|Geoffrey Bush||Lord Arthur Savile's Crime||opera||1972||premiered London, Guildhall School of Music, 5 December 1972|
|Edwin Carr||Lord Arthur Savile's Crime||opera||1991||1 act, 8 scenes|
|Alexandre Tansman||Flesh and Fantasy||film score||1943||only the 2nd part of the 3-part film is based on Wilde's story|
Other articles related to "arthur":
... The story is told through the eyes of Arthur, a writer turned journalist who feels he is compromising his art ... Although Arthur at first holds to high ideals (he values "literature" over journalism, sacrificial literary types over opportunists), he gradually moves away from them because he wants to be a ... While her reasons for bringing Arthur into play are not clear at first, they are complex ...
... Port Arthur is located approximately 60 kilometres (37 mi) south east of the state capital, Hobart, on the Tasman Peninsula ... Hobart, via the Tasman Highway to Sorell and the Arthur Highway to Port Arthur, takes around 90 minutes and covers approximately 96 kilometres (60 mi) ... At the 2006 census, Port Arthur and the surrounding area had a population of 499 ...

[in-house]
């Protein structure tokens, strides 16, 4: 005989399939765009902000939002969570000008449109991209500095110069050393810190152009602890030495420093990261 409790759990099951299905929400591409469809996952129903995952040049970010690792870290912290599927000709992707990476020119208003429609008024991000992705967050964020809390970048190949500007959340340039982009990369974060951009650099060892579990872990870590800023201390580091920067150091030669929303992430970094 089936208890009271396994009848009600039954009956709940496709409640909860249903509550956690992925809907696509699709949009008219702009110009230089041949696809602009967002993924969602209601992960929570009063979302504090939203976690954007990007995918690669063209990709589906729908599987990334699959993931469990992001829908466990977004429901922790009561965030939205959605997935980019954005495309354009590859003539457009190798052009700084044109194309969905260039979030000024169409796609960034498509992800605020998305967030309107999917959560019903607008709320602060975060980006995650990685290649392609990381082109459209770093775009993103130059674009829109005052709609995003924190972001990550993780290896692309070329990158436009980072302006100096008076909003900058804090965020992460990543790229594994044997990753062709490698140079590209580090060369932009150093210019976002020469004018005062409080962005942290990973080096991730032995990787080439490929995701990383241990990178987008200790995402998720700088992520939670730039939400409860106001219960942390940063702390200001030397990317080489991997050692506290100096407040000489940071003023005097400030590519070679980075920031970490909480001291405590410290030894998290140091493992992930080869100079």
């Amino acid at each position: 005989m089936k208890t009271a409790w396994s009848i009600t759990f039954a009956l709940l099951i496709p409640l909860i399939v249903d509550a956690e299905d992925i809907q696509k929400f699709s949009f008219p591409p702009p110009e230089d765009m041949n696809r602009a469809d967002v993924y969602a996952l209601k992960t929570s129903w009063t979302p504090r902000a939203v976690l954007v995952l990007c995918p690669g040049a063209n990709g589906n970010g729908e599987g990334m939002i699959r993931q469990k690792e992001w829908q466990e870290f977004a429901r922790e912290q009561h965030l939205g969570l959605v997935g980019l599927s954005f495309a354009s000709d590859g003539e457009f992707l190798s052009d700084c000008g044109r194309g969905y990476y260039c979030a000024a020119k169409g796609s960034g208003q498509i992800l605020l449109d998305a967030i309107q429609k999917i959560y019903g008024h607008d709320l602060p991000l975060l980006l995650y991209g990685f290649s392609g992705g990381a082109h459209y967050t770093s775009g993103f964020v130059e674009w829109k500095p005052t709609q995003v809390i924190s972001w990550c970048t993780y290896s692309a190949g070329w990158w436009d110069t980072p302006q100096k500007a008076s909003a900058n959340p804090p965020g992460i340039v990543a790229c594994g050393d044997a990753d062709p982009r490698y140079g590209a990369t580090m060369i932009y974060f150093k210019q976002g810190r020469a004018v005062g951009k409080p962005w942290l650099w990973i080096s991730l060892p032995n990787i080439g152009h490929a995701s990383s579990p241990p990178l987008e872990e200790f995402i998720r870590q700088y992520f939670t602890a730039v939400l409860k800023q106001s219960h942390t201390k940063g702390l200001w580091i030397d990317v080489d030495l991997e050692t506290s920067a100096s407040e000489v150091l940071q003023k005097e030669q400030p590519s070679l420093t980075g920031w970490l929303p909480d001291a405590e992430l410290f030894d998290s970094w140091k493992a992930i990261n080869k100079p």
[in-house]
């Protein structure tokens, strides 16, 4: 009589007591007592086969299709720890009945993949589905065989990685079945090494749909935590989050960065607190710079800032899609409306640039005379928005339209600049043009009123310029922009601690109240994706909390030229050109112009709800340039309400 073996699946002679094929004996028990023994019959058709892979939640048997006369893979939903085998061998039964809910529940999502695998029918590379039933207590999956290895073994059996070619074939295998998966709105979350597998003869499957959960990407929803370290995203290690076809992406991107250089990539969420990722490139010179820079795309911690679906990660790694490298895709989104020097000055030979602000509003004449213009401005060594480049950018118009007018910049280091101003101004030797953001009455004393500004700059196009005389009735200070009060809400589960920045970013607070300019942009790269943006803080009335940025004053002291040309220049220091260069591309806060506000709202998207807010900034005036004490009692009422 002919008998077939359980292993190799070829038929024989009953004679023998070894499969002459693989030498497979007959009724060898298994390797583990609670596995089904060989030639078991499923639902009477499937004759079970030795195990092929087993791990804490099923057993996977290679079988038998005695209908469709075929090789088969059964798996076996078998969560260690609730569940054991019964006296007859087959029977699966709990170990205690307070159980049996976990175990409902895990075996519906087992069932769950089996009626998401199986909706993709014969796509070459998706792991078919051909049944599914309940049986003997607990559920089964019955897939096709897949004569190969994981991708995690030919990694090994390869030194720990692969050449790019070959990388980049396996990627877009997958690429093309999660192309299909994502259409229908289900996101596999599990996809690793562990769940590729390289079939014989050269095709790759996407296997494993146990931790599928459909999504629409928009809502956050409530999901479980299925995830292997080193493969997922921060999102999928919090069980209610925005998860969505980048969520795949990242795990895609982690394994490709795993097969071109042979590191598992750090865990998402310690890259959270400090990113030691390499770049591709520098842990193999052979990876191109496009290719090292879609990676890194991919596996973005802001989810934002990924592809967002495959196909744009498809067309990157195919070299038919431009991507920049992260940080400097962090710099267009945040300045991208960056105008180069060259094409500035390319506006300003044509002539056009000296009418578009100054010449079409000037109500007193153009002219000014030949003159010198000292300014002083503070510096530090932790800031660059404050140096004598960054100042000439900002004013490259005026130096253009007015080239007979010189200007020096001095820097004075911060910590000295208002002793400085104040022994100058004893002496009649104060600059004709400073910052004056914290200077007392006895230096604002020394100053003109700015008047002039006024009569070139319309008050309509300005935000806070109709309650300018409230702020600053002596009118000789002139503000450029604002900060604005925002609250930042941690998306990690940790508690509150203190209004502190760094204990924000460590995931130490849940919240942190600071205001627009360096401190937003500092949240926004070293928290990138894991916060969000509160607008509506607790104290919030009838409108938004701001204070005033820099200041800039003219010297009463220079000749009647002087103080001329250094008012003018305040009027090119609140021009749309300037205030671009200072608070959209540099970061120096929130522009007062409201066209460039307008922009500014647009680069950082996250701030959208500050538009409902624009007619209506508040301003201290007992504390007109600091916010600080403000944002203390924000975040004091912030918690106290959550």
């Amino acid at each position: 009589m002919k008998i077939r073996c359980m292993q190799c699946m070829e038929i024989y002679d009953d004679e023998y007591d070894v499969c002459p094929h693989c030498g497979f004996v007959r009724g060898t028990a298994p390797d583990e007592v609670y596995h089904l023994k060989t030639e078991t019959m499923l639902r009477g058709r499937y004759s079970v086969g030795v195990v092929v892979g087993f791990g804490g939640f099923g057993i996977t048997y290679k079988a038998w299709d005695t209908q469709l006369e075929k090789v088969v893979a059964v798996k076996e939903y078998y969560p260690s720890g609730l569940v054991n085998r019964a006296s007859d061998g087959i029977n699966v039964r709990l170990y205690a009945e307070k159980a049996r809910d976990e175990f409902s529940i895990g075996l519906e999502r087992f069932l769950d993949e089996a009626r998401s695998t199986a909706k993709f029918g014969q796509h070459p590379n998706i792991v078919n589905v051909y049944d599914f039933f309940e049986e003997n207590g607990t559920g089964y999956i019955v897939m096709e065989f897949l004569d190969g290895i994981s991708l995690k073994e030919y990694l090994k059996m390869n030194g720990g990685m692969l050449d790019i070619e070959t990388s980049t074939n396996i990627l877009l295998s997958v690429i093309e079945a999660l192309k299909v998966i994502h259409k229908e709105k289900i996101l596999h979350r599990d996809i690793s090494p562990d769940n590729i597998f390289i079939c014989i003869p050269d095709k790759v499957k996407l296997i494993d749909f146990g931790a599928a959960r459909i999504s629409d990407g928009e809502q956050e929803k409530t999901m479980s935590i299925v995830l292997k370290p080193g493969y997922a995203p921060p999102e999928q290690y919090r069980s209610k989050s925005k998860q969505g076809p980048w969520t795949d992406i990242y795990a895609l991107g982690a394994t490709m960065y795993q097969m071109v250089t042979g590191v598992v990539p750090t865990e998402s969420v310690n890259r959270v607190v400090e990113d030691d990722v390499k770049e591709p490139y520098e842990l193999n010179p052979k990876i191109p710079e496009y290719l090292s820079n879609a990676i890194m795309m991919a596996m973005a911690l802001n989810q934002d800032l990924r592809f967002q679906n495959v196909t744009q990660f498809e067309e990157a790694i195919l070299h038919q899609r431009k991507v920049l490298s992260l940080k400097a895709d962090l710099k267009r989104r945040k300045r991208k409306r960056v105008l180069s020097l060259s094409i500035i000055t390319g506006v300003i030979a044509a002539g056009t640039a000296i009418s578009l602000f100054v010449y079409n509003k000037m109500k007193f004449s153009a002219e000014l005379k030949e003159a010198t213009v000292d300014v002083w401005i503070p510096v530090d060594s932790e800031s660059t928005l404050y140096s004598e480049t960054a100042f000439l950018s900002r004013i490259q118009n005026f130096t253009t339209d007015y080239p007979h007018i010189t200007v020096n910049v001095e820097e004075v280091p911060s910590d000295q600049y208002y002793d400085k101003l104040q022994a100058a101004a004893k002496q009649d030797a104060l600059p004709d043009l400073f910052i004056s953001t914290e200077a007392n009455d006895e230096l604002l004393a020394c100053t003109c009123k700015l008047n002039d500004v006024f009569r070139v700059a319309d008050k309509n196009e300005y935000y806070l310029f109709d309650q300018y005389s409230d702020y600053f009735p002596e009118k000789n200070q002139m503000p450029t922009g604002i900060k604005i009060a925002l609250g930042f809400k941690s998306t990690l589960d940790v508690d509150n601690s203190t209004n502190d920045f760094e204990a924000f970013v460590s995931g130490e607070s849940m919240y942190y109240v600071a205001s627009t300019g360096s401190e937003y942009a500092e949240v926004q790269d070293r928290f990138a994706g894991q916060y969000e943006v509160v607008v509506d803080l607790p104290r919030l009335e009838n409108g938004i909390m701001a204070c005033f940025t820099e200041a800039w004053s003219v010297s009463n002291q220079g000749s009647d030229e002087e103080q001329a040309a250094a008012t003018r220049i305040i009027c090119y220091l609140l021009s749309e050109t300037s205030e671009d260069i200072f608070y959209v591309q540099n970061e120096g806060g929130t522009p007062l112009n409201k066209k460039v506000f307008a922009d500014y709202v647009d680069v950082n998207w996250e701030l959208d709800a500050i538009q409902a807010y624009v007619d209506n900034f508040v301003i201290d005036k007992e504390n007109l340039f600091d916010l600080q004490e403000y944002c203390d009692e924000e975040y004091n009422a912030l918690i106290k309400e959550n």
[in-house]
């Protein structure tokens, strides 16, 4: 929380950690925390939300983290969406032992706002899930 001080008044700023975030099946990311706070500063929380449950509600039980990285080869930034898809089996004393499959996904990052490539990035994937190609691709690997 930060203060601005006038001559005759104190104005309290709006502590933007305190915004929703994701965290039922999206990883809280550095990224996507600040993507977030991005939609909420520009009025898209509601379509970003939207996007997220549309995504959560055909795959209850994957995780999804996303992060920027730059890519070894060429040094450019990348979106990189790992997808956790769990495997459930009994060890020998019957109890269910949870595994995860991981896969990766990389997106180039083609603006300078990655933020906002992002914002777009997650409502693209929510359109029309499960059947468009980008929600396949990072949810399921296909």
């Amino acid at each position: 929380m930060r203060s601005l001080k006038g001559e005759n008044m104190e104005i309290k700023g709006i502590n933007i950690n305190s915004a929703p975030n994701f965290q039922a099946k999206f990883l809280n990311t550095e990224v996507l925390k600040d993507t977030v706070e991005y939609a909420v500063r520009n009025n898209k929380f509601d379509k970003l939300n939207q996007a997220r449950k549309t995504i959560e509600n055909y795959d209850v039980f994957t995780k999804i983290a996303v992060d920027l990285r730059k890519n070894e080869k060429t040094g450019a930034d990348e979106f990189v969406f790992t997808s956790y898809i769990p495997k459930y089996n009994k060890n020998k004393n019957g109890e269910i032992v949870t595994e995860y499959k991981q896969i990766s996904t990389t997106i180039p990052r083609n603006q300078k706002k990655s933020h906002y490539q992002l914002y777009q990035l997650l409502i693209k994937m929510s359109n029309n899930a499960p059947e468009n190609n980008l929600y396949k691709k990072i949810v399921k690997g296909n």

... Ancestors of Arthur, Prince of Wales 16 ... Maredudd ap Tudur 8 ...
... Ten hit songs, "Sailing", "Ride Like the Wind", and "Arthur's Theme (Best That You Can Do)", the last of which he recorded for the film Arthur starring Dudley Moore ... "Sailing" earned three Grammy Awards in 1981, while "Arthur's Theme" won the Oscar for Best Original Song in 1981 (with co-composers Burt Bacharach, Carole Bayer Sager and Peter Allen) ...
... Before Port Arthur was abandoned as a Prison in 1877, some people saw the potential tourist attraction ... declared that no man desired to see the “strange ruins” of Port Arthur ... distance themselves from the dark image of Port Arthur ...
Famous quotes containing the words crime, lord and/or arthur:
“Crime seems to change character when it crosses a bridge or a tunnel. In the city, crime is taken as emblematic of class and race. In the suburbs, though, its intimate and psychologicalresistant to generalization, a mystery of the individual soul.”
—Barbara Ehrenreich (b. 1941)
“And Faith fair scorn doth gain.
From so ungrateful fancy,
From such a female franzy,
From them that use men thus,
Good Lord deliver us.”
—Sir Philip Sidney (15541586)
“You have promise, Mlle. Dubois, but you must choose between an operatic career and what is usually called a normal life. Though why it is so called is beyond me.”
—Eric Taylor, Leroux, and Arthur Lubin. M. Villeneuve (Frank Puglia)